For this post, I dedicate my song “Beside Me Always” to Sandra Callahan. Click the blue link to play audio:
She’s gone . . .
I whispered those words, hoping they would stick and force my disbelief to scatter like leaves in the wind. Throughout my day, I kept wondering where she was; death was such a mystery for me.
I could still remember her wise and loving voice. I reminded myself that she lived far away from me and the time where we actually met was so brief. My loss was minuscule compared to how her family felt. Yet, she had made such an impact on me. And I knew it was that way for many other friends in her life, too.
I prayed that perhaps if I listened carefully she might communicate with me somehow. I closed my eyes and longed to hear her sweet wisdom permeate the silence.
In 2010, I joined the world of blogging. I had no real expectations of what it meant to be a blogger as I poured out my heartfelt feelings into cyberspace.
It was probably about two years later when I had the urge to explore and read other blogs. The topic that I used for my search was grief.
I found a blog about a mother in South Africa whose only daughter was dying from a horrible disease. Another blog was about a wife in Australia coping as her husband declined from Parkinson’s. And then there was a blog written by a woman named Sandra who was terminally ill; I discovered her because she left such caring comments on the other two blogs.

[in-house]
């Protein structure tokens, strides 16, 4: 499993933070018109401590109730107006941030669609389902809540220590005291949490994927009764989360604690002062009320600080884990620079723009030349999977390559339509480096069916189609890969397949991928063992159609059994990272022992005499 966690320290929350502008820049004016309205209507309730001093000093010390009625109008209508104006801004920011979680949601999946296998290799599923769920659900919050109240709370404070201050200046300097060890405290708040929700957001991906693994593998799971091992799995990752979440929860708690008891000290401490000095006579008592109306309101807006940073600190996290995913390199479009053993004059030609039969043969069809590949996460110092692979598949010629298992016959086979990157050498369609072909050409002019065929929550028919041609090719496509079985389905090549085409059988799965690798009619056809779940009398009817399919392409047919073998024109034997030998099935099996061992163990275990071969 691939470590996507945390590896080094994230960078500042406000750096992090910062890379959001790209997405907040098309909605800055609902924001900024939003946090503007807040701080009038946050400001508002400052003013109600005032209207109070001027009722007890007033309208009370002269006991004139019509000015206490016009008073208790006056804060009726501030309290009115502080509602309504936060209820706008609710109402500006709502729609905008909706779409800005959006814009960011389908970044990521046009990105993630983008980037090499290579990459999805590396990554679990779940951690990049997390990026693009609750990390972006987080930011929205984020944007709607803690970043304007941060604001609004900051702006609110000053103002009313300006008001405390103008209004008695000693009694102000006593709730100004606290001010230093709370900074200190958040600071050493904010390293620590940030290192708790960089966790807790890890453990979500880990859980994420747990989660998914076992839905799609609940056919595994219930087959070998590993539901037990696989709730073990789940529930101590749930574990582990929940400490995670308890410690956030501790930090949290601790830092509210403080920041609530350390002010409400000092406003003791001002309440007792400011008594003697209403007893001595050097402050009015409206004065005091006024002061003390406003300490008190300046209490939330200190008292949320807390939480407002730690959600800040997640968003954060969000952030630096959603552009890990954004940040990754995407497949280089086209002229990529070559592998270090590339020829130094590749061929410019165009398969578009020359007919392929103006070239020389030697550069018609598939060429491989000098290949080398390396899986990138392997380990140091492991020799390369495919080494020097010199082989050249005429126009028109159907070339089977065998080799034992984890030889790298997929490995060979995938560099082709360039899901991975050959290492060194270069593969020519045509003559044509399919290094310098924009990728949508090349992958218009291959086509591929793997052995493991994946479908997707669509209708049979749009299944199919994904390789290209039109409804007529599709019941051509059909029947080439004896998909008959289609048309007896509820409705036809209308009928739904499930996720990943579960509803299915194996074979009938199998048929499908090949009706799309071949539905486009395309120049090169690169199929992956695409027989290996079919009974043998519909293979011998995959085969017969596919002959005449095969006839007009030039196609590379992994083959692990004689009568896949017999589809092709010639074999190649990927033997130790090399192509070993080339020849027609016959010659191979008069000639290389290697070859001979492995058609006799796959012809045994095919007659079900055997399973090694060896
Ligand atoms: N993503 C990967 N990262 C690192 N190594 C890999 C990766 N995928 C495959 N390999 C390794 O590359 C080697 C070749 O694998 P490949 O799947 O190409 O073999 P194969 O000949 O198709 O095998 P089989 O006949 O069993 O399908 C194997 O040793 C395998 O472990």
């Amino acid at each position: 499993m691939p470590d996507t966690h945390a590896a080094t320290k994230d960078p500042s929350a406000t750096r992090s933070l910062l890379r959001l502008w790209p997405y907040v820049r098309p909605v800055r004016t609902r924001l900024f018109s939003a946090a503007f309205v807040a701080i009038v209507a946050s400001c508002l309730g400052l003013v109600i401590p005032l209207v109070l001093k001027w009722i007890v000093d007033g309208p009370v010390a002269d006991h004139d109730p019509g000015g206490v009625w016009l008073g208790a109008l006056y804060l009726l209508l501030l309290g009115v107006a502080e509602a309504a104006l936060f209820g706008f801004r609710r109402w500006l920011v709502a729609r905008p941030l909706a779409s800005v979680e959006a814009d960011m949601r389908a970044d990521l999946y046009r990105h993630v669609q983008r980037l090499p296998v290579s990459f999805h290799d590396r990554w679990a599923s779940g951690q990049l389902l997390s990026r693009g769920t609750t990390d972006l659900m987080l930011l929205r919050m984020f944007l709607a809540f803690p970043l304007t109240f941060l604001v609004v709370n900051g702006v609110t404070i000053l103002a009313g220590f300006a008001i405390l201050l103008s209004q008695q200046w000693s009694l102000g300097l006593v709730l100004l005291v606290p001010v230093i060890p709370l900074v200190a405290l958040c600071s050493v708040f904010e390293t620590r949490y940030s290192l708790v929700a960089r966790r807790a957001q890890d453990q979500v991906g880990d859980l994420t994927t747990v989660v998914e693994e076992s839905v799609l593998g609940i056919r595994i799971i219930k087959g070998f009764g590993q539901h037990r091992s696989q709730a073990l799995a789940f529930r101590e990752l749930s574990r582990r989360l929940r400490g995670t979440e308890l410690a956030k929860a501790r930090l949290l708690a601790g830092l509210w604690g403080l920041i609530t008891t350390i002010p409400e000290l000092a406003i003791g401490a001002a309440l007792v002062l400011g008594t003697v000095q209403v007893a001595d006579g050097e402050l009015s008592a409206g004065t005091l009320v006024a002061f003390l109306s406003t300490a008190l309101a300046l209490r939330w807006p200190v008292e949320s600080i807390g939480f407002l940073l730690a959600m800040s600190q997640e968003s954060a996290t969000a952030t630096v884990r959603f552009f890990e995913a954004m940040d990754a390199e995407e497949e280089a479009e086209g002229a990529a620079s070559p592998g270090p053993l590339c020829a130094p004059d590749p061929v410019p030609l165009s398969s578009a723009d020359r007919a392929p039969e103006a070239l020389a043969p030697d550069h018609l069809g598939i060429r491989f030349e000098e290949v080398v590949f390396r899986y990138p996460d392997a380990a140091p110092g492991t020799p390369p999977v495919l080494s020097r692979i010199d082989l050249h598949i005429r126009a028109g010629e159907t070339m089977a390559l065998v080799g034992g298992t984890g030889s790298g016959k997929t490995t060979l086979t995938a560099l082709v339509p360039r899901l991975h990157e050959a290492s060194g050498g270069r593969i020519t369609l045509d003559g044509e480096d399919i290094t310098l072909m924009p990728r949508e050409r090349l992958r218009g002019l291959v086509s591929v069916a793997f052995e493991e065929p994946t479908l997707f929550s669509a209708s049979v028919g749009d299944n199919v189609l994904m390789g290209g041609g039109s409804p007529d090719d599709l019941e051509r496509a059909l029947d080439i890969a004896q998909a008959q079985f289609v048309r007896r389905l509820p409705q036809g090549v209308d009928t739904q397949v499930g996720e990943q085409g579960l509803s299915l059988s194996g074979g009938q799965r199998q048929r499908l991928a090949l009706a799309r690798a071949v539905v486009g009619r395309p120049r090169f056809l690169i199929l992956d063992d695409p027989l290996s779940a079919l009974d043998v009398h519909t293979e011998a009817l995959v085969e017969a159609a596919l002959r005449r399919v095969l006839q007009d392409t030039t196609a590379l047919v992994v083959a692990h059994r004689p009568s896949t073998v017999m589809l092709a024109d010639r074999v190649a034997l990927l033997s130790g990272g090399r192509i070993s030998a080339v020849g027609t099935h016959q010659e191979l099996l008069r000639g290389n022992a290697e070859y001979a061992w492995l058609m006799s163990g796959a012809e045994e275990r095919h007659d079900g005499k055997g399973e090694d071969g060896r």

Despite these sad topics, getting to know these very real women and reading about their lives touched me. I found a new kind of family and felt close to them.
Sandra had congestive heart failure and had already outlived her doctor’s expectations. Her words always touched and inspired me. She had a way of celebrating life that was contagious.
Unlike my other two blogging friends (Tersia in South Africa and Julie in Australia), Sandra lived in the United States. I was in California and she was in Georgia.
When Sandra mentioned she was coming out to California for a vacation in Yosemite, I grabbed the opportunity to meet my blogger friend. Yosemite was such a beautiful place to visit and only a seven-hour drive from where I lived in Los Angeles.
Our time together in Yosemite was very brief, but special. It gave me a beautiful opportunity to put a face and voice to her sensitive words.
During the trip, Sandra was not well because the altitude affected her heart. We ate a few meals together and I looked forward to playing my guitar for her. But each time we planned to meet, she had to cancel and rest.
On the last night, she came into an Internet room late at night (where I was) to check for messages. No one else was in the room but us – so I asked her if I could grab my guitar and play for her and Chris.
I was nervous but excited. The crackling fireplace and sparkling Christmas tree made a beautiful stage for me.
I started out by playing a familiar song – I chose an outdoorsy one by John Denver. The acoustics in the room were lovely and my voice felt open and light. When I finished, Sandra said, “Now I want to hear an original song of yours!”
I thought for a moment and then chose my song “Beside Me Always.”
The room was quiet except for light pops in the fireplace. My voice floated and I felt so connected to my lyrics that I almost cried. I strummed the last chord and waited as it rang softly for several seconds.
Then Sandra imparted words that would stay with me forever. Those words are in blue toward the end of this story.
The experience that night gave me a lot of insight about where I wanted to go with my music. I had much more confidence to sing my own lyrics from my heart after that.